11. The Legendary Hard to Find (but worth the effort) Quality Secondhand Bookshop – 171 – 173Onehunga Mall
This is the flagship store and now has eight branches nationwide. Built 1890’s. Formerly occupied by Gordon Sai Louie & Co, a family business selling fruit, vegetables and Chinese supplies. Mr Sai Louie senior was a great social worker for the Chinese community. The business ran for over 40 years closing in 1988. A notable feature is the original gold sign writing on the window. When used as a dental surgery in the early 1900’s a patient died there under anaesthesia. This led to a law change requiring an anaesthetist’s presence during operations. It has been said that the building is haunted. The staff say that if this is the case then it is certainly a friendly ghost.
12. Church of St Peter – Corner Onehunga Mall & Church Street.
Major changes have taken place to this historic Anglican Church over the years. The original church constructed in 1848 has been relocated. See 3. Today we see the church tower built in 1930 and a modern church built in 1980. The cemetery contains headstones of many early settlers. Notable also are the graves from the HMS Orpheus, the ship wrecked at the entrance to the Manukau Harbour in 1863. The NZ Navy still maintains the Orpheus graves to this day. Elizabeth Yates JP Is also buried there. Elizabeth became the first woman Mayor in the British Empire in 1893. Her husband, Captain Michael Yates, was Mayor from 1888-1892. To read her story see the sign in the car park in Gerrard Beeson Place, behind the churchyard. A memorial stone to her was laid under the nearby oak tree in 1983 by New Zealand’s first woman Governor General, Dame Cath Tizard.
13. Mainstreet Seat & Table – Corner Onehunga Mall & Church Street.
In front of the church is the handcrafted ceramic seat by Karen Kennedy illustrating Onehunga’s heritage buildings. Installed in 1999, it has become an icon for the town. Chess is played on the matching table, which features secret messages for those who take the time to look underneath it.
14. ‘De Loo’ – 207 Onehunga Mall
Installed 2002. Artist Dave Vazey decorated this public toilet situated in the road way with art nouveau style wrought iron featuring the ‘tree of life’. This structure has now become an iconic part of Onehunga’s main street though some would have it moved to a rather less conspicuous spot.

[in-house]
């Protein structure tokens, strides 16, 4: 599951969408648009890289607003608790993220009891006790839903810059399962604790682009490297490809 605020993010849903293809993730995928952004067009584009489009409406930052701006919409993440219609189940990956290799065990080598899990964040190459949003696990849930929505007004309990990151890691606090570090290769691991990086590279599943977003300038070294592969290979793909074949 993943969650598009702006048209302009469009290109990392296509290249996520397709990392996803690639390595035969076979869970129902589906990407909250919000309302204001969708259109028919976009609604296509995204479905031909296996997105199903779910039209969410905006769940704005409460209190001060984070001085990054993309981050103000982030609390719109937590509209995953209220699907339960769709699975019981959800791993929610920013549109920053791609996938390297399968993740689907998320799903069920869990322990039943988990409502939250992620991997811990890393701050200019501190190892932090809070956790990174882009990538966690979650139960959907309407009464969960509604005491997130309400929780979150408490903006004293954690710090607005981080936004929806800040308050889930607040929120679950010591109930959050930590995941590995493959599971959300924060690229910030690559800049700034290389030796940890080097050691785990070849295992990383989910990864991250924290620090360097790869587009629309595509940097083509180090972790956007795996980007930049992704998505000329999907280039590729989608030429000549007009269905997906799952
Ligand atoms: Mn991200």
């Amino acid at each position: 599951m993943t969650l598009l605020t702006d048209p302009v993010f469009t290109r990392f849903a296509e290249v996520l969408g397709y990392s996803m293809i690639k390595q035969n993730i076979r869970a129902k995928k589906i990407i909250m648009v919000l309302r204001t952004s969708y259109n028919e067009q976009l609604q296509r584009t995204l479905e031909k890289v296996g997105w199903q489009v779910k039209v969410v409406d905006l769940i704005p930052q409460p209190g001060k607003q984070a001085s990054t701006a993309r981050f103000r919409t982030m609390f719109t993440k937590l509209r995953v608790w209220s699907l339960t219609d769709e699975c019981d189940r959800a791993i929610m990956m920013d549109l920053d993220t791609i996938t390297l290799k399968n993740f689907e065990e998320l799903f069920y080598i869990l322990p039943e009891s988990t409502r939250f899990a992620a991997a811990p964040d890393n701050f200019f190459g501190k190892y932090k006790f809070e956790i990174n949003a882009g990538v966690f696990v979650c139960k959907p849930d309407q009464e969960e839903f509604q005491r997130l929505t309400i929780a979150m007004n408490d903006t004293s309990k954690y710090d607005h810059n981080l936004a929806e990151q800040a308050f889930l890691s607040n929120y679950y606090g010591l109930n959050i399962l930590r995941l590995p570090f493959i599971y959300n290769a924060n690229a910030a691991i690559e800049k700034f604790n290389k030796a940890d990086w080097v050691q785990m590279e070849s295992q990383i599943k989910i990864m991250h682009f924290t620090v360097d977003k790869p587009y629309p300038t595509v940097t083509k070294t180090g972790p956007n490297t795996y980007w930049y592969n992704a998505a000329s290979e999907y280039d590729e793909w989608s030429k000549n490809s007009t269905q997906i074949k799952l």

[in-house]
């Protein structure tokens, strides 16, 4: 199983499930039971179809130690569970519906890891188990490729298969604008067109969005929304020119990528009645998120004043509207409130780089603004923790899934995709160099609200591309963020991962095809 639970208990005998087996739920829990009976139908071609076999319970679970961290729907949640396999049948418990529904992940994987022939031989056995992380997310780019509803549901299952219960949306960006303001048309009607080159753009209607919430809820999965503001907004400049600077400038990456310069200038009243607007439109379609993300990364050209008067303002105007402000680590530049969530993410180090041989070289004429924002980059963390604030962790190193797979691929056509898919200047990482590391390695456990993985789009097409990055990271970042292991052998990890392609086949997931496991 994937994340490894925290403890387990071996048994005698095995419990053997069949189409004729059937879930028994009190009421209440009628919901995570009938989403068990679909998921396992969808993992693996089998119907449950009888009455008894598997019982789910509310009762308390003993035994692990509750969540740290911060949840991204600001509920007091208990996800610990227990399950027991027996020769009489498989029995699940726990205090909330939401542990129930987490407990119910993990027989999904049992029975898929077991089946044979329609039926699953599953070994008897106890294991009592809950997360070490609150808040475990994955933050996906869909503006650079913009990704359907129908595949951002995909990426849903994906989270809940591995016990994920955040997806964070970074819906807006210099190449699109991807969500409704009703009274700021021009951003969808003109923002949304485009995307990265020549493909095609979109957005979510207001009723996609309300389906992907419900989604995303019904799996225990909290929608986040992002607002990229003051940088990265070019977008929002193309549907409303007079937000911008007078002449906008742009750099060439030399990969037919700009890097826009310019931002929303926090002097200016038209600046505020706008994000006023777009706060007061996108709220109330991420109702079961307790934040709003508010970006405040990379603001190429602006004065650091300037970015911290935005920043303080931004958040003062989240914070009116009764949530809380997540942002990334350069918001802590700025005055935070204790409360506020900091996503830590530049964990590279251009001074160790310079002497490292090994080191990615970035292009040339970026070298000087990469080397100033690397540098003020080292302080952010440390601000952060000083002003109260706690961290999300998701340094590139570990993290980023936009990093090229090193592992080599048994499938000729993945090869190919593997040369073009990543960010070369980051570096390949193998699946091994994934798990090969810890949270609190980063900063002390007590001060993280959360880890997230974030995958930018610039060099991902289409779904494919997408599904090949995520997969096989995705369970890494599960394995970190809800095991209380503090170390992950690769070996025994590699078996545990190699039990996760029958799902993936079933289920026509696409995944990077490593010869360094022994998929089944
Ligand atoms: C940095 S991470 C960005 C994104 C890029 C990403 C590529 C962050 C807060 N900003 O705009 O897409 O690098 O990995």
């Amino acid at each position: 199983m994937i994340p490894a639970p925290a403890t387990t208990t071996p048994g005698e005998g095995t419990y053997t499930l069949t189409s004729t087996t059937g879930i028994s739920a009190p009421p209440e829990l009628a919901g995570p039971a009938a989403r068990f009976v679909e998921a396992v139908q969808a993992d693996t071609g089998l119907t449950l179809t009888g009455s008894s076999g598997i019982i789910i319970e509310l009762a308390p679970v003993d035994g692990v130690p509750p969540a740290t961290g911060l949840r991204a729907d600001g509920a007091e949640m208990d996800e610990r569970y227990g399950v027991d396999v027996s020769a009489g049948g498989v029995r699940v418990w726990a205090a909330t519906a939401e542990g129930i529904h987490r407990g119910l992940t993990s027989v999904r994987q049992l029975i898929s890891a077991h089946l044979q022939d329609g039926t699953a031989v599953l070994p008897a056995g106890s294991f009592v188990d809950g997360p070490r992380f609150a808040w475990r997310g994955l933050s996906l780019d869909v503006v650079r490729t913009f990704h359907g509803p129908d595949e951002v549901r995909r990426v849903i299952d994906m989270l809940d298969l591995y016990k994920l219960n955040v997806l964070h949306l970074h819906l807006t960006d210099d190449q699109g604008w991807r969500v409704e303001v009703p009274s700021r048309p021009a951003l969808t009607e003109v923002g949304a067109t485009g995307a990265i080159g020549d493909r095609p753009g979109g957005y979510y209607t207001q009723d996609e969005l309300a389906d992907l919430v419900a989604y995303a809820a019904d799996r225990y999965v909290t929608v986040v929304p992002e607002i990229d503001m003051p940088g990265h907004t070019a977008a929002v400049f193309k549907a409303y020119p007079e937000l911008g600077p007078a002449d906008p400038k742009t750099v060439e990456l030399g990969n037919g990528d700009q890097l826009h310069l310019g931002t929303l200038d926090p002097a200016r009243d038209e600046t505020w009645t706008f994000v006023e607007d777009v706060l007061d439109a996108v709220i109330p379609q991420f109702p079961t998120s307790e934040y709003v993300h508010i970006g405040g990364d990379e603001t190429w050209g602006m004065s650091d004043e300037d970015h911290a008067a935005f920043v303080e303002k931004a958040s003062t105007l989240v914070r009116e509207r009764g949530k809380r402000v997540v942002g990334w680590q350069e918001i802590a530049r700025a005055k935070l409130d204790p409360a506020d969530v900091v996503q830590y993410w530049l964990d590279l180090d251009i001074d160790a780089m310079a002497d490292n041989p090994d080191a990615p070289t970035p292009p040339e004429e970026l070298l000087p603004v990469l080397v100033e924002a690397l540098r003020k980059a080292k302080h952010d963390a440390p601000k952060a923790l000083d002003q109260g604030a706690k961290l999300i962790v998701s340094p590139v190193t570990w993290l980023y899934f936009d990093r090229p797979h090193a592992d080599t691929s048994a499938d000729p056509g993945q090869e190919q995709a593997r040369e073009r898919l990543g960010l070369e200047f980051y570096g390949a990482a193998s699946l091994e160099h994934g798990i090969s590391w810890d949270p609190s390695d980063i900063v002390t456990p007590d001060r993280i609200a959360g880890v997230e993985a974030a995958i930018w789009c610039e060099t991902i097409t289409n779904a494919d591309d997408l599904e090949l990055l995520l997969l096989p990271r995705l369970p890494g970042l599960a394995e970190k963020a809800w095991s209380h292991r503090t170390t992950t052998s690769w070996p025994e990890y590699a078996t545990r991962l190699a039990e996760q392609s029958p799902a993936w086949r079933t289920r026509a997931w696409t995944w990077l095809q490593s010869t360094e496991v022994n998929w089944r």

15. Onehunga Mainstreet Pharmacy – 227 Onehunga Mall
Built in the 1920’s as a chemist shop and continuing the rich tradition of community pharmacy service combined with modern day ‘best performance.’ This recently restored building has a number of notable features. Above the parapet is a giant mortar and pestle and inside superbly restored original stained glass windows and photos of early Onehunga make it well worth a visit.
16. Bray Building – 239 Onehunga Mall
Built early 1900’s. This was the premises of Ivan Whale Cartage Contractors and Suppliers. The car park at rear was a head depot for a large fleet of horse-drawn drays and later, trucks. Today the building is being restored to its former glory.
17. Onehunga Primary School – 83 Selwyn Street
Opened 1901, now the home of the Onehunga Community House. It has a Category B heritage listing. The woodwork and cooking blocks opposite at 82 and 84 Selwyn Street were built in 1920. Famous former pupils of the school include: Sir William Jordan MP, Alf Allen Speaker at Parliament, Ramesh Patel 1972 Olympics, Ricky May entertainer. It was replaced by the present day Onehunga Primary School sited below. Inside notable wall panels painted early in the twentieth century by Mabel Upton can be viewed by appointment. Originally in the Onehunga Orphan’s Hall, they were donated by Gaylene Welch.
Other Places of Interest – Onehunga Community Centre & Library Mural at rear entry, 81 – 85 Church Street
Artists Manu Scott, Charlotte Graham and Nanette Lela’ulu came up with the concept for the mural. It has a map of Onehunga Town Centre as a background design. Young people from Penrose and Onehunga High Schools and Martin Hautus Pacific People’s Learning Institute then overlaid their own designs on it. Celebrating the installation of sculpture by Felipe Tohi on Onehunga Town Square.